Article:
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    THE VALENTINE.   Table of Contents     BY THE RIVERS OF BABYLON.

Fordham, Mary Weston
Magnolia Leaves: Poems



I am sitting sad and lonely
Where I've often sat before,
And I am musing, fondly musing
Of my Florence who pass'd o'er.
Pass'd into the realms supernal,
Far 'bove cloud-lands lofty height;
Yonder 'mid the fields Elysian,
Dwells my "Flor" 'mong saints of light.

'Twas when autumn leaves were falling,
'Twas when harvest days had come,
That, King Death, the mighty reaper,
Came to take my darling home.
When the winds were softly sighing,
Zephyrs breathing low and deep,
Lulled to rest by such sweet music,
My bright treasure fell asleep.

Closely clasped to mother's bosom
On the well-night bursting breast,
Lay the early stricken floweret,
Lay the heart so near its rest.
And those little eyes upturning,
Brimful with their wealth of love,
Mutely, though with earnest language,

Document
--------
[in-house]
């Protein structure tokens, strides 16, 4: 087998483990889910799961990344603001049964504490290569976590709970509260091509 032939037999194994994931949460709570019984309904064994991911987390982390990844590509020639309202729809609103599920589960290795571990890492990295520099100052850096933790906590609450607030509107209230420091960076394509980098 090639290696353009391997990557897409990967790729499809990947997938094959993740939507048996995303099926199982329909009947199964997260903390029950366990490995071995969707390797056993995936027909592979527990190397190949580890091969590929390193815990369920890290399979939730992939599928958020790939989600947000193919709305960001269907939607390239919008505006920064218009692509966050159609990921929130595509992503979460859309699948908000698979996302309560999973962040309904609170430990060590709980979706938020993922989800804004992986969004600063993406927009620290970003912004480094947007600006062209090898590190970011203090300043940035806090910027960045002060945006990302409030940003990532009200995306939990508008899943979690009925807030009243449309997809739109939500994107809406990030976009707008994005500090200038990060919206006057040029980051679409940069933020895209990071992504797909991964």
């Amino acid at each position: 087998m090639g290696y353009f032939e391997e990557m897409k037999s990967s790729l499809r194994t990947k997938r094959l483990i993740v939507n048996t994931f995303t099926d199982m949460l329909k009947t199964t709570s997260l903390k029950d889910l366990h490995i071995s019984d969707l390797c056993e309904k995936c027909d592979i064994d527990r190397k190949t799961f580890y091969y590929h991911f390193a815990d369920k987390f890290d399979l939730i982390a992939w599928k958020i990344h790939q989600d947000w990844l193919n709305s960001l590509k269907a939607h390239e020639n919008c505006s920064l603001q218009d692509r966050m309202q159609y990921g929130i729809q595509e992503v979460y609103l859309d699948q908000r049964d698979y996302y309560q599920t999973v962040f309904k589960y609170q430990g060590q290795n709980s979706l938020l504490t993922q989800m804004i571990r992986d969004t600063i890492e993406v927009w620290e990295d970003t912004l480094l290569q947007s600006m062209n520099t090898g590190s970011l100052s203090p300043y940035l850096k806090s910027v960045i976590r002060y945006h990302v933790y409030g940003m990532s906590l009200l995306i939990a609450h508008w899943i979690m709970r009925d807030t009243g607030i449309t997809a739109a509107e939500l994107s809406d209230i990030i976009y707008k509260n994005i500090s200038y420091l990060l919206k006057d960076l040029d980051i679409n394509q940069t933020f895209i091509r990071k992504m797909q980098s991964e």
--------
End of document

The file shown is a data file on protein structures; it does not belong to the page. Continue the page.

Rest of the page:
Said, I'm hastening up above.

Well, ere long, they said my darling
Had this earth exchanged for heaven--
She had upward spread her pinions,
Leaving hearts with anguish riven.
Yes; the autumn's wind so plaintive,
With its music soft and deep,
Woo'd my birdie from my bosom,
And she sweetly fell asleep.

But when time with me is over,
When my fleeting years have passed,
Oh! I trust once more to greet her,
And this parting be the last;
So, still then I wait expectant--
I, the Master's time doth "bide"--
But to me the hour is precious,
That my little Florence died.

    THE VALENTINE.   Table of Contents     BY THE RIVERS OF BABYLON.